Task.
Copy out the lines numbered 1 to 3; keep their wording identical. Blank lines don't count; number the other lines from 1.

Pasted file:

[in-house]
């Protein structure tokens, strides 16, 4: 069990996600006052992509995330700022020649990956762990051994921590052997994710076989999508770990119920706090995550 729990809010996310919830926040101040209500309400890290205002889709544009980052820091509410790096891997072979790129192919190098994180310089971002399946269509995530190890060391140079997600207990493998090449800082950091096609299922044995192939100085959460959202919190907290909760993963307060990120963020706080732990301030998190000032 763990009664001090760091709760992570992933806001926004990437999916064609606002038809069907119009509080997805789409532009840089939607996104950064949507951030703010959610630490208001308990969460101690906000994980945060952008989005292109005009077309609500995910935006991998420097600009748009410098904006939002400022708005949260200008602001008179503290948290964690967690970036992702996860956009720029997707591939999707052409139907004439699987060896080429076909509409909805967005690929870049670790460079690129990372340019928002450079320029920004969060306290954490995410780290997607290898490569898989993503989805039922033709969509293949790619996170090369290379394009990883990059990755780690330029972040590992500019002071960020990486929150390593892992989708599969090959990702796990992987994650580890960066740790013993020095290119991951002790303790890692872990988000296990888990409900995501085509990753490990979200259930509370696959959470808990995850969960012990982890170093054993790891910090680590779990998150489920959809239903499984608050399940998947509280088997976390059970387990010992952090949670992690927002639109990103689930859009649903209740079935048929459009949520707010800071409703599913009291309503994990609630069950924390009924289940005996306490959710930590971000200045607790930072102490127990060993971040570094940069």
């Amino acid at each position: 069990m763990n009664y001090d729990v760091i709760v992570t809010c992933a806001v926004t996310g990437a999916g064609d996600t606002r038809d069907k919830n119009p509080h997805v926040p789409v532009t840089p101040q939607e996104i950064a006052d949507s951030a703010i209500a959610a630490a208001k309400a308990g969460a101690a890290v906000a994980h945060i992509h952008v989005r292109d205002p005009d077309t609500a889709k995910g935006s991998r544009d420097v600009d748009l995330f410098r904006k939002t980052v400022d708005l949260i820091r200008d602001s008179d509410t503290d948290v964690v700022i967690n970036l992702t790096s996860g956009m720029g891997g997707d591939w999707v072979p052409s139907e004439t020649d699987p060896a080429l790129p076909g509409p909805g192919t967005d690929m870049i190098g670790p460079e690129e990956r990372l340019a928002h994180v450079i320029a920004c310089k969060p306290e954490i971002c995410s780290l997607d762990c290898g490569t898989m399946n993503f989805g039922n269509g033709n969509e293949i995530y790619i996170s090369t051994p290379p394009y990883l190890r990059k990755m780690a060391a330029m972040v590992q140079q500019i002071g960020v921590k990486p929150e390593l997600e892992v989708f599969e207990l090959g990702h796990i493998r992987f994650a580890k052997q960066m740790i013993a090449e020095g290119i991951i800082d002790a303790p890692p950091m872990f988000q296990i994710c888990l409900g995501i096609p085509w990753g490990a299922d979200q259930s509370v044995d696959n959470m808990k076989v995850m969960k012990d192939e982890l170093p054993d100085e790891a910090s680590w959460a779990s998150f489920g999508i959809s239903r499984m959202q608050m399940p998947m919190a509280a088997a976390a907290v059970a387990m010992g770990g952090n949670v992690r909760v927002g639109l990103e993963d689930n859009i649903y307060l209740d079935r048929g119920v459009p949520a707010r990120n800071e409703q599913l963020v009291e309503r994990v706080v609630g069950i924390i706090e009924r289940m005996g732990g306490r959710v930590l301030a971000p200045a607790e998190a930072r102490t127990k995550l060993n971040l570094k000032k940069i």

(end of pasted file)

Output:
[in-house]
């Protein structure tokens, strides 16, 4: 069990996600006052992509995330700022020649990956762990051994921590052997994710076989999508770990119920706090995550 729990809010996310919830926040101040209500309400890290205002889709544009980052820091509410790096891997072979790129192919190098994180310089971002399946269509995530190890060391140079997600207990493998090449800082950091096609299922044995192939100085959460959202919190907290909760993963307060990120963020706080732990301030998190000032 763990009664001090760091709760992570992933806001926004990437999916064609606002038809069907119009509080997805789409532009840089939607996104950064949507951030703010959610630490208001308990969460101690906000994980945060952008989005292109005009077309609500995910935006991998420097600009748009410098904006939002400022708005949260200008602001008179503290948290964690967690970036992702996860956009720029997707591939999707052409139907004439699987060896080429076909509409909805967005690929870049670790460079690129990372340019928002450079320029920004969060306290954490995410780290997607290898490569898989993503989805039922033709969509293949790619996170090369290379394009990883990059990755780690330029972040590992500019002071960020990486929150390593892992989708599969090959990702796990992987994650580890960066740790013993020095290119991951002790303790890692872990988000296990888990409900995501085509990753490990979200259930509370696959959470808990995850969960012990982890170093054993790891910090680590779990998150489920959809239903499984608050399940998947509280088997976390059970387990010992952090949670992690927002639109990103689930859009649903209740079935048929459009949520707010800071409703599913009291309503994990609630069950924390009924289940005996306490959710930590971000200045607790930072102490127990060993971040570094940069």
């Amino acid at each position: 069990m763990n009664y001090d729990v760091i709760v992570t809010c992933a806001v926004t996310g990437a999916g064609d996600t606002r038809d069907k919830n119009p509080h997805v926040p789409v532009t840089p101040q939607e996104i950064a006052d949507s951030a703010i209500a959610a630490a208001k309400a308990g969460a101690a890290v906000a994980h945060i992509h952008v989005r292109d205002p005009d077309t609500a889709k995910g935006s991998r544009d420097v600009d748009l995330f410098r904006k939002t980052v400022d708005l949260i820091r200008d602001s008179d509410t503290d948290v964690v700022i967690n970036l992702t790096s996860g956009m720029g891997g997707d591939w999707v072979p052409s139907e004439t020649d699987p060896a080429l790129p076909g509409p909805g192919t967005d690929m870049i190098g670790p460079e690129e990956r990372l340019a928002h994180v450079i320029a920004c310089k969060p306290e954490i971002c995410s780290l997607d762990c290898g490569t898989m399946n993503f989805g039922n269509g033709n969509e293949i995530y790619i996170s090369t051994p290379p394009y990883l190890r990059k990755m780690a060391a330029m972040v590992q140079q500019i002071g960020v921590k990486p929150e390593l997600e892992v989708f599969e207990l090959g990702h796990i493998r992987f994650a580890k052997q960066m740790i013993a090449e020095g290119i991951i800082d002790a303790p890692p950091m872990f988000q296990i994710c888990l409900g995501i096609p085509w990753g490990a299922d979200q259930s509370v044995d696959n959470m808990k076989v995850m969960k012990d192939e982890l170093p054993d100085e790891a910090s680590w959460a779990s998150f489920g999508i959809s239903r499984m959202q608050m399940p998947m919190a509280a088997a976390a907290v059970a387990m010992g770990g952090n949670v992690r909760v927002g639109l990103e993963d689930n859009i649903y307060l209740d079935r048929g119920v459009p949520a707010r990120n800071e409703q599913l963020v009291e309503r994990v706080v609630g069950i924390i706090e009924r289940m005996g732990g306490r959710v930590l301030a971000p200045a607790e998190a930072r102490t127990k995550l060993n971040l570094k000032k940069i």